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Wandy Rodriguez Trade: Astros Blogger Comments On Pirates' New Starter

David Coleman of Crawfish Boxes, SB Nation's Houston Astros blog, answers questions about newly-acquired Pirates pitcher Wandy Rodriguez.

HOUSTON TX - JULY 26:  Wandy Rodriguez #51 of the Pittsburgh Pirates speaks with the media as he returns to Houston as a Pittsburgh Pirate at Minute Maid Park on July 26, 2012 in Houston, Texas. (Photo by Bob Levey/Getty Images)
HOUSTON TX - JULY 26: Wandy Rodriguez #51 of the Pittsburgh Pirates speaks with the media as he returns to Houston as a Pittsburgh Pirate at Minute Maid Park on July 26, 2012 in Houston, Texas. (Photo by Bob Levey/Getty Images)
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The Pirates acquired left-handed pitcher Wandy Rodriguez from the Astros on Tuesday night, and he will make his debut with Pittsburgh on Saturday night against his former teammates in Houston.

The Bucs got Rodriguez and will receive up to $17.7 million from the Astros to pay his salary, assuming Rodriguez picks up his player option for the 2014 season. In return, they gave up prospects Colton Cain, Robbie Grossman and Rudy Owens.

Rodriguez could be a staple of the Pirates' rotation for the next couple of years. He brings a 7-9 record, 3.79 ERA, and 89 strikeouts against 32 walks to the table, but those numbers don't tell the whole story. For some deeper perspective on Rodriguez and the trade that brought him to the Pirates, SB Nation Pittsburgh chatted with David Coleman of SB Nation's Astros blog, Crawfish Boxes.

AB: Could you give us a quick scouting report on Wandy Rodriguez?

DC: The shortest possible scouting report is that Wandy is a soft-tossing lefty with a serious curve. He's never had a ton of velocity and took a while to develop as a prospect. However, his curve is what made him special. After the 2009 season, Roy Oswalt called Wandy's curve the best in baseball. If you go by the linear weights on FanGraphs, it probably was close to that, too.

However, it's never been that good since. He has trouble getting a feel for it from time to time as he's aged, so his numbers haven't been as good as they were that season.

But, in recent years, he's managed to work a two-seam fastball into his repertoire, so his ground ball rate has gone up some. That's important, because he pitches to contact more often than not these days.

AB: What kind of pitcher has Rodriguez been in the past? How does that compare to this season?

DC: At his peak, Wandy was maybe the second-best pitcher on this staff. He's still been the best guy in recent years, but hasn't been that No. 2-quality guy in a couple of seasons. His strikeout rate has declined. With it, so has the expectation that he can go out and shut a team down for seven innings. Now? You know he'll keep you in the game, unless his curve isn't working, and then things could get ugly.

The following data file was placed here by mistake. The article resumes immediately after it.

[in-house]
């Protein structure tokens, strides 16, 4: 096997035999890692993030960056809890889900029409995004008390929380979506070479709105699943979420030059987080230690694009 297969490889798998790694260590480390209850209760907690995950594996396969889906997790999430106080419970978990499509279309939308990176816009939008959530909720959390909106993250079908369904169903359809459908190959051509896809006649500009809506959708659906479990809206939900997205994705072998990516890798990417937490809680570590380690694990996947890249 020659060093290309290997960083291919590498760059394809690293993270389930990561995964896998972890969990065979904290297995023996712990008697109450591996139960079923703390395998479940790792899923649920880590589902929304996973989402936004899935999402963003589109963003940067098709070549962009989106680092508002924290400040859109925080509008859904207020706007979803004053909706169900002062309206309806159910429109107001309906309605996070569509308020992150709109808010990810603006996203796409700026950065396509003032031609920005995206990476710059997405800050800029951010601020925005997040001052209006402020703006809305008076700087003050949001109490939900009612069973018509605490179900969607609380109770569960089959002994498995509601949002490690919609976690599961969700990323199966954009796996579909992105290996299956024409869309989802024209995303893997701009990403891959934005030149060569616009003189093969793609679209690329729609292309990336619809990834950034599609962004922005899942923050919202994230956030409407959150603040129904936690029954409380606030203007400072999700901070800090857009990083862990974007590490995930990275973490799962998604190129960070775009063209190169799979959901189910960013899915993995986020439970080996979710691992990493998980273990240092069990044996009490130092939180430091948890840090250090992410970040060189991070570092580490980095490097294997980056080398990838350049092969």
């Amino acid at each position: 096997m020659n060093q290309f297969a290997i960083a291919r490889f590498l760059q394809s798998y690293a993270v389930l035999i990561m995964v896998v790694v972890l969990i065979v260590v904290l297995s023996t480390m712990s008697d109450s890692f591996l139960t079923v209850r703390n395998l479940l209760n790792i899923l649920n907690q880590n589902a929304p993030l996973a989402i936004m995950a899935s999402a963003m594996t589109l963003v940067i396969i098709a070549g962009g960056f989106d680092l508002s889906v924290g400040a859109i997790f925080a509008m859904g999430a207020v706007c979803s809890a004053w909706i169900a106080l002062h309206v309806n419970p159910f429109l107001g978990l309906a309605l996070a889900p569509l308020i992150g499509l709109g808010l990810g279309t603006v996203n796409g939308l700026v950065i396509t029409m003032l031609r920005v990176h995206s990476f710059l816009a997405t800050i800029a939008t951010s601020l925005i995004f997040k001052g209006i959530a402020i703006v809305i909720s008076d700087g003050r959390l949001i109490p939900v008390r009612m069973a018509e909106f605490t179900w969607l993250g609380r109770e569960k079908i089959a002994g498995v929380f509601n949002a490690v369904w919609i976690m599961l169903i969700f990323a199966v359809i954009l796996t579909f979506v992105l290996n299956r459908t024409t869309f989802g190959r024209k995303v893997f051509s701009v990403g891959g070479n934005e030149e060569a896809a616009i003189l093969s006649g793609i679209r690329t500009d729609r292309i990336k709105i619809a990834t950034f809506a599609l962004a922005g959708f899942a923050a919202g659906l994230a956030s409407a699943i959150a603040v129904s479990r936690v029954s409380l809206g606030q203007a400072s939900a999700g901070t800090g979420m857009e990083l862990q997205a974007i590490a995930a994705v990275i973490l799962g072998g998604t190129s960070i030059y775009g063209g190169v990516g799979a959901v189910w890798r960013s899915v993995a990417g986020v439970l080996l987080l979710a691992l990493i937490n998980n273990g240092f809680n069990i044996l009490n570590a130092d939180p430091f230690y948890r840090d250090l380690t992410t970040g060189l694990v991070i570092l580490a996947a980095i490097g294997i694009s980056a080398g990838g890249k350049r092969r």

AB: What do you think the Pirates can expect from Rodriguez moving forward?

DC: He's definitely aging, so I'd expect the kind of performance like a No. 3 starter going forward. His strikeout rate probably won't stay as low as it is right now, but his ground ball rate probably won't stay as high either.

When he was in Houston, there were two different Wandys that could show up. We called them Home Wandy and Road Wandy, because his home/road splits were so pronounced. So, there's that delightful bit of fun too, as you struggle early in a start to figure out which one will show up.

AB: What did you think of the return from the trade?

It was a pretty fair trade. As a sabermetrics guy, I really like Robbie Grossman for his on-base skills. Houston doesn't have many guys in the system like that. As for the two pitchers, it tracks with GM Jeff Luhnow's style of gathering a ton of them and hoping one or two will hit. If Houston had traded Wandy three years ago, they might have gotten more for him, but this may have been their best return on a trade since the Hunter Pence deal.

AB: How do you feel about the Astros paying part of Rodriguez's contract the next three years?

DC: It was inevitable. He was paid a lot of money, but was probably fairly paid (at least in the early years of this deal). So, Houston basically picked up some of the cost to get his yearly number down to a more reasonable area for a pitcher his age on the free agent market. That allowed them to get a better return in the trade, which helped build up Houston's depth in the farm system.

AB: Do you have any insight about what kind of clubhouse guy Rodriguez is?

DC: It's interesting. I've never gotten the sense that he's one of the most vocal clubhouse guys or leader types, but he has talked with younger guys. I think part of that may be his comfort level with English as a second language. One of the most fascinating exchanges I saw in the clubhouse this year was a postgame interview with him after one of his starts. The usual scrum of reporters gathered around his locker and he looked to the Houston PR guy, asking for a translator. The PR guy told him to just try to do his best and he did, but it's really interesting that a guy who's been in the league for as long as Wandy still would want a translator.

Other than that, he's been a pretty low-key guy who his teammates obviously respect in his time in Houston. I don't doubt that he'll fit right in with the Pirates and be a great addition chemistry-wise.

AB: Any nickname suggestions?

DC: His first name has always worked as pretty easy shorthand, so we've never really given him a nickname on the site. However, the Magic Wand-y pun has been made plenty of times.

Photographs by dizfunk used in background montage under Creative Commons. Thank you.